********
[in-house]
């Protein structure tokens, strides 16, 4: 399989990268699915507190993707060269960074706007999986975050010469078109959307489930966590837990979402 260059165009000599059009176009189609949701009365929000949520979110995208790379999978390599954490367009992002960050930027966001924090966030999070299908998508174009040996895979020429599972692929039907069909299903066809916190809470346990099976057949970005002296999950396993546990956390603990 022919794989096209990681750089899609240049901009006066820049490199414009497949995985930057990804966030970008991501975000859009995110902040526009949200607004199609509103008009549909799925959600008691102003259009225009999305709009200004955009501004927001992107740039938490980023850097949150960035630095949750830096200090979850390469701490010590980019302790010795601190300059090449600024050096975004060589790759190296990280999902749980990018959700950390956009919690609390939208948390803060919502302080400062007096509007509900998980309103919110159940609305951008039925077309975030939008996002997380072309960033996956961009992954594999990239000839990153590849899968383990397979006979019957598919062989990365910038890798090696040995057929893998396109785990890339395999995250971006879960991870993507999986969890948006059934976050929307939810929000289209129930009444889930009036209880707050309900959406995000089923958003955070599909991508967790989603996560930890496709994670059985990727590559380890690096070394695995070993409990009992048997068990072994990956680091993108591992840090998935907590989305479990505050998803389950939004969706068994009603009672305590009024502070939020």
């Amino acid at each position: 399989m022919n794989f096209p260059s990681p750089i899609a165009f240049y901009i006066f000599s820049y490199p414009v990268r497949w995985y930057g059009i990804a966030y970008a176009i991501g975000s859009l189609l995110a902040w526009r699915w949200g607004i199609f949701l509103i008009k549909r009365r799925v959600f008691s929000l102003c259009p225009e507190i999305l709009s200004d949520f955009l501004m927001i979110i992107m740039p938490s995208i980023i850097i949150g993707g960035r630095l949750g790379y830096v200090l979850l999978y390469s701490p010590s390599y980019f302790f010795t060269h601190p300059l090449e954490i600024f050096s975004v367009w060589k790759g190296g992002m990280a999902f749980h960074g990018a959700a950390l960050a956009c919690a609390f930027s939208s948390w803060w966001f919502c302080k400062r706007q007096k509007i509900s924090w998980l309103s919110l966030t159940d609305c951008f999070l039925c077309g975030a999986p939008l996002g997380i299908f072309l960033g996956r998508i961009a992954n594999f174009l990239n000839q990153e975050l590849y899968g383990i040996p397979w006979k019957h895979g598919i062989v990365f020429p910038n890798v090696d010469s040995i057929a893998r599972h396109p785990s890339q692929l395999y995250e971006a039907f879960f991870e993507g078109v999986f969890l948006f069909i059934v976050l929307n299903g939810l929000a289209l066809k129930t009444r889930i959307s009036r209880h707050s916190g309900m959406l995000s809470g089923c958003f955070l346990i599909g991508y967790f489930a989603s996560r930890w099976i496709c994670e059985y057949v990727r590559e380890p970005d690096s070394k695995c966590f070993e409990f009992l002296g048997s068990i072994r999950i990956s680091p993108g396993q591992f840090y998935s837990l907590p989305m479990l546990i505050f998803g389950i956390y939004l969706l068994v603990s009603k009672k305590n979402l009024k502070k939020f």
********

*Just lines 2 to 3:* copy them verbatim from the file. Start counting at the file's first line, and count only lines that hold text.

């Protein structure tokens, strides 16, 4: 399989990268699915507190993707060269960074706007999986975050010469078109959307489930966590837990979402 260059165009000599059009176009189609949701009365929000949520979110995208790379999978390599954490367009992002960050930027966001924090966030999070299908998508174009040996895979020429599972692929039907069909299903066809916190809470346990099976057949970005002296999950396993546990956390603990 022919794989096209990681750089899609240049901009006066820049490199414009497949995985930057990804966030970008991501975000859009995110902040526009949200607004199609509103008009549909799925959600008691102003259009225009999305709009200004955009501004927001992107740039938490980023850097949150960035630095949750830096200090979850390469701490010590980019302790010795601190300059090449600024050096975004060589790759190296990280999902749980990018959700950390956009919690609390939208948390803060919502302080400062007096509007509900998980309103919110159940609305951008039925077309975030939008996002997380072309960033996956961009992954594999990239000839990153590849899968383990397979006979019957598919062989990365910038890798090696040995057929893998396109785990890339395999995250971006879960991870993507999986969890948006059934976050929307939810929000289209129930009444889930009036209880707050309900959406995000089923958003955070599909991508967790989603996560930890496709994670059985990727590559380890690096070394695995070993409990009992048997068990072994990956680091993108591992840090998935907590989305479990505050998803389950939004969706068994009603009672305590009024502070939020």
């Amino acid at each position: 399989m022919n794989f096209p260059s990681p750089i899609a165009f240049y901009i006066f000599s820049y490199p414009v990268r497949w995985y930057g059009i990804a966030y970008a176009i991501g975000s859009l189609l995110a902040w526009r699915w949200g607004i199609f949701l509103i008009k549909r009365r799925v959600f008691s929000l102003c259009p225009e507190i999305l709009s200004d949520f955009l501004m927001i979110i992107m740039p938490s995208i980023i850097i949150g993707g960035r630095l949750g790379y830096v200090l979850l999978y390469s701490p010590s390599y980019f302790f010795t060269h601190p300059l090449e954490i600024f050096s975004v367009w060589k790759g190296g992002m990280a999902f749980h960074g990018a959700a950390l960050a956009c919690a609390f930027s939208s948390w803060w966001f919502c302080k400062r706007q007096k509007i509900s924090w998980l309103s919110l966030t159940d609305c951008f999070l039925c077309g975030a999986p939008l996002g997380i299908f072309l960033g996956r998508i961009a992954n594999f174009l990239n000839q990153e975050l590849y899968g383990i040996p397979w006979k019957h895979g598919i062989v990365f020429p910038n890798v090696d010469s040995i057929a893998r599972h396109p785990s890339q692929l395999y995250e971006a039907f879960f991870e993507g078109v999986f969890l948006f069909i059934v976050l929307n299903g939810l929000a289209l066809k129930t009444r889930i959307s009036r209880h707050s916190g309900m959406l995000s809470g089923c958003f955070l346990i599909g991508y967790f489930a989603s996560r930890w099976i496709c994670e059985y057949v990727r590559e380890p970005d690096s070394k695995c966590f070993e409990f009992l002296g048997s068990i072994r999950i990956s680091p993108g396993q591992f840090y998935s837990l907590p989305m479990l546990i505050f998803g389950i956390y939004l969706l068994v603990s009603k009672k305590n979402l009024k502070k939020f």